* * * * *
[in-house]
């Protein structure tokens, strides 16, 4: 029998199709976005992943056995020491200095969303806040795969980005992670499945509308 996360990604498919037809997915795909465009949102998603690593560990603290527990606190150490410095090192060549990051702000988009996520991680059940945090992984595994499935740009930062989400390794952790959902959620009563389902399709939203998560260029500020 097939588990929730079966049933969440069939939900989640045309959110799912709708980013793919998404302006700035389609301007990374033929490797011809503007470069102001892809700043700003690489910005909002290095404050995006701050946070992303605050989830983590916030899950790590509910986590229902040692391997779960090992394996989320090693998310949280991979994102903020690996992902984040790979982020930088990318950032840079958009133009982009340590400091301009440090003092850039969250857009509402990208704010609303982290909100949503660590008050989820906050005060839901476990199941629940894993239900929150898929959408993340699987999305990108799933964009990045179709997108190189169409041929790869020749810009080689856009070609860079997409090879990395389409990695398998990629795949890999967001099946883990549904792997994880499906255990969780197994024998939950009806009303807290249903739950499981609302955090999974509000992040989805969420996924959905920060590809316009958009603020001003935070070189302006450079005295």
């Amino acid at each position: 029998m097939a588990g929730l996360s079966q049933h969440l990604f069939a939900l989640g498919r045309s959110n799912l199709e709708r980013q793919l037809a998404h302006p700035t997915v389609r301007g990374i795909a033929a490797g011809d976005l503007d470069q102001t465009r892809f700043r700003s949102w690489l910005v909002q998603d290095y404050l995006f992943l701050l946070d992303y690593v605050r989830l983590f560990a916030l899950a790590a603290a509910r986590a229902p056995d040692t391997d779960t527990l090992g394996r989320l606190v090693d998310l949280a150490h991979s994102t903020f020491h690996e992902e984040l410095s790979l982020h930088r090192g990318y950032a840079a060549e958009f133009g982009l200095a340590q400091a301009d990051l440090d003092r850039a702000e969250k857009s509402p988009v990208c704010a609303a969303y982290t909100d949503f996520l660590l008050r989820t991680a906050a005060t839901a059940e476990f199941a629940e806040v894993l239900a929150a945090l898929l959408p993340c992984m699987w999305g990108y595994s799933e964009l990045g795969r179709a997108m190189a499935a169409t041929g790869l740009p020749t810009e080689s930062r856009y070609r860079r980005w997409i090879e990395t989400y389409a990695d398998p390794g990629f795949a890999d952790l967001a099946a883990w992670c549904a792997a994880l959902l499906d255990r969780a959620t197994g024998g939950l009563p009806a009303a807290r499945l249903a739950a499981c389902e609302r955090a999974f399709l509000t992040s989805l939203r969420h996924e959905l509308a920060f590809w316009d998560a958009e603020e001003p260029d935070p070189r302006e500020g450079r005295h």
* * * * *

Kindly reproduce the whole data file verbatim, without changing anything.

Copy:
[in-house]
């Protein structure tokens, strides 16, 4: 029998199709976005992943056995020491200095969303806040795969980005992670499945509308 996360990604498919037809997915795909465009949102998603690593560990603290527990606190150490410095090192060549990051702000988009996520991680059940945090992984595994499935740009930062989400390794952790959902959620009563389902399709939203998560260029500020 097939588990929730079966049933969440069939939900989640045309959110799912709708980013793919998404302006700035389609301007990374033929490797011809503007470069102001892809700043700003690489910005909002290095404050995006701050946070992303605050989830983590916030899950790590509910986590229902040692391997779960090992394996989320090693998310949280991979994102903020690996992902984040790979982020930088990318950032840079958009133009982009340590400091301009440090003092850039969250857009509402990208704010609303982290909100949503660590008050989820906050005060839901476990199941629940894993239900929150898929959408993340699987999305990108799933964009990045179709997108190189169409041929790869020749810009080689856009070609860079997409090879990395389409990695398998990629795949890999967001099946883990549904792997994880499906255990969780197994024998939950009806009303807290249903739950499981609302955090999974509000992040989805969420996924959905920060590809316009958009603020001003935070070189302006450079005295």
């Amino acid at each position: 029998m097939a588990g929730l996360s079966q049933h969440l990604f069939a939900l989640g498919r045309s959110n799912l199709e709708r980013q793919l037809a998404h302006p700035t997915v389609r301007g990374i795909a033929a490797g011809d976005l503007d470069q102001t465009r892809f700043r700003s949102w690489l910005v909002q998603d290095y404050l995006f992943l701050l946070d992303y690593v605050r989830l983590f560990a916030l899950a790590a603290a509910r986590a229902p056995d040692t391997d779960t527990l090992g394996r989320l606190v090693d998310l949280a150490h991979s994102t903020f020491h690996e992902e984040l410095s790979l982020h930088r090192g990318y950032a840079a060549e958009f133009g982009l200095a340590q400091a301009d990051l440090d003092r850039a702000e969250k857009s509402p988009v990208c704010a609303a969303y982290t909100d949503f996520l660590l008050r989820t991680a906050a005060t839901a059940e476990f199941a629940e806040v894993l239900a929150a945090l898929l959408p993340c992984m699987w999305g990108y595994s799933e964009l990045g795969r179709a997108m190189a499935a169409t041929g790869l740009p020749t810009e080689s930062r856009y070609r860079r980005w997409i090879e990395t989400y389409a990695d398998p390794g990629f795949a890999d952790l967001a099946a883990w992670c549904a792997a994880l959902l499906d255990r969780a959620t197994g024998g939950l009563p009806a009303a807290r499945l249903a739950a499981c389902e609302r955090a999974f399709l509000t992040s989805l939203r969420h996924e959905l509308a920060f590809w316009d998560a958009e603020e001003p260029d935070p070189r302006e500020g450079r005295h």